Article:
Right at the end of the session, I partook in some beating up of bandits, in a realtime beat 'em up brawl where I could punch, kick, and jump, all of them combining for some cool combos. Holding down the punch button charged a swing, which would then stagger an enemy, leaving them vulnerable if I landed it right. Hold down a trigger (I played on controller) and you'll bring up a radial wheel of special abilities, one of which was a big area-of-effect slam that wiped out an entire group - very satisfying.

Beezlebub kicks a bandit into the air, while another swings a weapon at him from behind in Sand Land.
Image credit: ILCA, Inc. / Bandai Namco Entertainment
Beezelbub and his crew pilot a tank through the sandy wastes of Sand Land.
An aerial view of Sand Land's vast desert, as a jeep rolls along a dusty track.
Image credit: ILCA, Inc. / Bandai Namco Entertainment

All good, all gravy, then. I just worry that I've come away from the demo without an itch to see what sort of sand is in said land. While the full game might introduce lots of interesting tidbits to discover, the little pockets of dinosaurs and the one shallow cave from the demo struck me as a worrying sign its slight RPG-leanings - Dragon Quest surely served as inspiration here - might be too much of a plod to transform what's canonically a barren wasteland into an explorer's paradise.

That's not to say deserts can't be done well! I mean, there's the wonder of Journey and Sable, the underrated wastes of Mad Max, even Metal Gear Solid V: The Phantom Pain deserves a mention for an interesting sandy space. They all provide takes on the sand that either make it a beautiful traversal tool filled with secrets, or the perfect playground for goofing off with your scrap metal and funny gadgets.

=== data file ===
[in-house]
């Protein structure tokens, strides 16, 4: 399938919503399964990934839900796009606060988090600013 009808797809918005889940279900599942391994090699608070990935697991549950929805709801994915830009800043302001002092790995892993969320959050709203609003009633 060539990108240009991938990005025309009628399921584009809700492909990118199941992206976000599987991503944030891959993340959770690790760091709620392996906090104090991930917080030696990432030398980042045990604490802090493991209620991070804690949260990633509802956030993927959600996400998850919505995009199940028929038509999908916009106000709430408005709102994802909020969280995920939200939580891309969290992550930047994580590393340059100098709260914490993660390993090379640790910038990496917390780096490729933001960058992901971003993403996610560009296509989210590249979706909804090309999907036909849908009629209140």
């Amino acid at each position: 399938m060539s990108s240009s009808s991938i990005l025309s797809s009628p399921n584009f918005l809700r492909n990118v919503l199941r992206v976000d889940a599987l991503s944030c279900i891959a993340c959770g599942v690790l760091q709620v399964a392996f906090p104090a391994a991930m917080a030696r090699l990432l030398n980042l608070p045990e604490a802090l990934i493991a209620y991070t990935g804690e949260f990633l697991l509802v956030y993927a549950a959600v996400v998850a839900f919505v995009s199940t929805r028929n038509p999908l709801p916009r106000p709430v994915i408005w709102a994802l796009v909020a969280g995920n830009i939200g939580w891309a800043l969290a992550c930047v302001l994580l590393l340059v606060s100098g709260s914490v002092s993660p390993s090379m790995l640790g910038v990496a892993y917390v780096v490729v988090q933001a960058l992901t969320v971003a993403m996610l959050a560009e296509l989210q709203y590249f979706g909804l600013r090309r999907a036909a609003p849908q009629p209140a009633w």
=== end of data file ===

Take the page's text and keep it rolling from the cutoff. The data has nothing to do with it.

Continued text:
Sand Land's demo obviously isn't representative of the final thing, but surely its aim is to bring you on board, right? All I really did was chunk down some health bars and partake in some fairly typical RPG exploration, all in a slice of desert which seemed a little lacking in exciting things to discover or see, even if the devs insisted that there would be later on. I suppose Sand Land's other big hook lies in its vehicular customisation which I didn't get to try at all, but I'm worried that even if I could slot together a rotund nail-shooter with scissors for legs, it might only result in bigger numbers popping out of enemies. Can the traditional levelling loop of an RPG uplift a dusty expanse? I worry it might not.

NotE3 and Summer Game Fest 2023 is over for another year. You can find out all the latest news by visiting our E3 2023 hub, or you can catch up with our round-up posts of everything that was announced at Summer Game Fest, the Xbox Games Showcase, the PC Gaming Show, Day Of The Devs, and our top highlights from the Wholesome Direct.